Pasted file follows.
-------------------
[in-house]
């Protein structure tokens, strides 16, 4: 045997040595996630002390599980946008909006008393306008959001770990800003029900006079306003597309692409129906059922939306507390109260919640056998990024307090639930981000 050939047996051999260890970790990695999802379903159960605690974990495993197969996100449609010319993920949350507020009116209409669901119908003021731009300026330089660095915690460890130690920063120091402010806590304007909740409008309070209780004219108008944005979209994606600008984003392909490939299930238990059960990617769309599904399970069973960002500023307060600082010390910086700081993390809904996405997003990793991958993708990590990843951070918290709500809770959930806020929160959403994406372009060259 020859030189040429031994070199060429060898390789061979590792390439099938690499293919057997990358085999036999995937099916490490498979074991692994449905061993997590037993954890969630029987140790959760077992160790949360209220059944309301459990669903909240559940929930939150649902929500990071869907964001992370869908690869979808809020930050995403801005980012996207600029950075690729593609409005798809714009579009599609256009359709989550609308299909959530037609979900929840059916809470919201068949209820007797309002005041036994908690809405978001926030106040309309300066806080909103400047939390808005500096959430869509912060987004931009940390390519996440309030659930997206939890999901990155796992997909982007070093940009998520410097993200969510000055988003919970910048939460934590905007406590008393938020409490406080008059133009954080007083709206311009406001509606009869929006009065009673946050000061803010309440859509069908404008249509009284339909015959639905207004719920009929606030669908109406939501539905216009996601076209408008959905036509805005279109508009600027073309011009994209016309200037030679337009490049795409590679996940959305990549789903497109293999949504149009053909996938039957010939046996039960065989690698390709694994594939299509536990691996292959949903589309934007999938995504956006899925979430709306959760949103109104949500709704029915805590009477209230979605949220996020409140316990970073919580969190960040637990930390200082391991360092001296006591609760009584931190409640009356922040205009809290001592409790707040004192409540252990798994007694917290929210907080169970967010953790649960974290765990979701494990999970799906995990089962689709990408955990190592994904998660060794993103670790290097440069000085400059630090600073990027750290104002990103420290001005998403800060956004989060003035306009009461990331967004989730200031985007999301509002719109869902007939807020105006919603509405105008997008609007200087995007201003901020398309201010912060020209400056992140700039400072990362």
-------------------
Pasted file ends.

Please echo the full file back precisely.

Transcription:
[in-house]
């Protein structure tokens, strides 16, 4: 045997040595996630002390599980946008909006008393306008959001770990800003029900006079306003597309692409129906059922939306507390109260919640056998990024307090639930981000 050939047996051999260890970790990695999802379903159960605690974990495993197969996100449609010319993920949350507020009116209409669901119908003021731009300026330089660095915690460890130690920063120091402010806590304007909740409008309070209780004219108008944005979209994606600008984003392909490939299930238990059960990617769309599904399970069973960002500023307060600082010390910086700081993390809904996405997003990793991958993708990590990843951070918290709500809770959930806020929160959403994406372009060259 020859030189040429031994070199060429060898390789061979590792390439099938690499293919057997990358085999036999995937099916490490498979074991692994449905061993997590037993954890969630029987140790959760077992160790949360209220059944309301459990669903909240559940929930939150649902929500990071869907964001992370869908690869979808809020930050995403801005980012996207600029950075690729593609409005798809714009579009599609256009359709989550609308299909959530037609979900929840059916809470919201068949209820007797309002005041036994908690809405978001926030106040309309300066806080909103400047939390808005500096959430869509912060987004931009940390390519996440309030659930997206939890999901990155796992997909982007070093940009998520410097993200969510000055988003919970910048939460934590905007406590008393938020409490406080008059133009954080007083709206311009406001509606009869929006009065009673946050000061803010309440859509069908404008249509009284339909015959639905207004719920009929606030669908109406939501539905216009996601076209408008959905036509805005279109508009600027073309011009994209016309200037030679337009490049795409590679996940959305990549789903497109293999949504149009053909996938039957010939046996039960065989690698390709694994594939299509536990691996292959949903589309934007999938995504956006899925979430709306959760949103109104949500709704029915805590009477209230979605949220996020409140316990970073919580969190960040637990930390200082391991360092001296006591609760009584931190409640009356922040205009809290001592409790707040004192409540252990798994007694917290929210907080169970967010953790649960974290765990979701494990999970799906995990089962689709990408955990190592994904998660060794993103670790290097440069000085400059630090600073990027750290104002990103420290001005998403800060956004989060003035306009009461990331967004989730200031985007999301509002719109869902007939807020105006919603509405105008997008609007200087995007201003901020398309201010912060020209400056992140700039400072990362």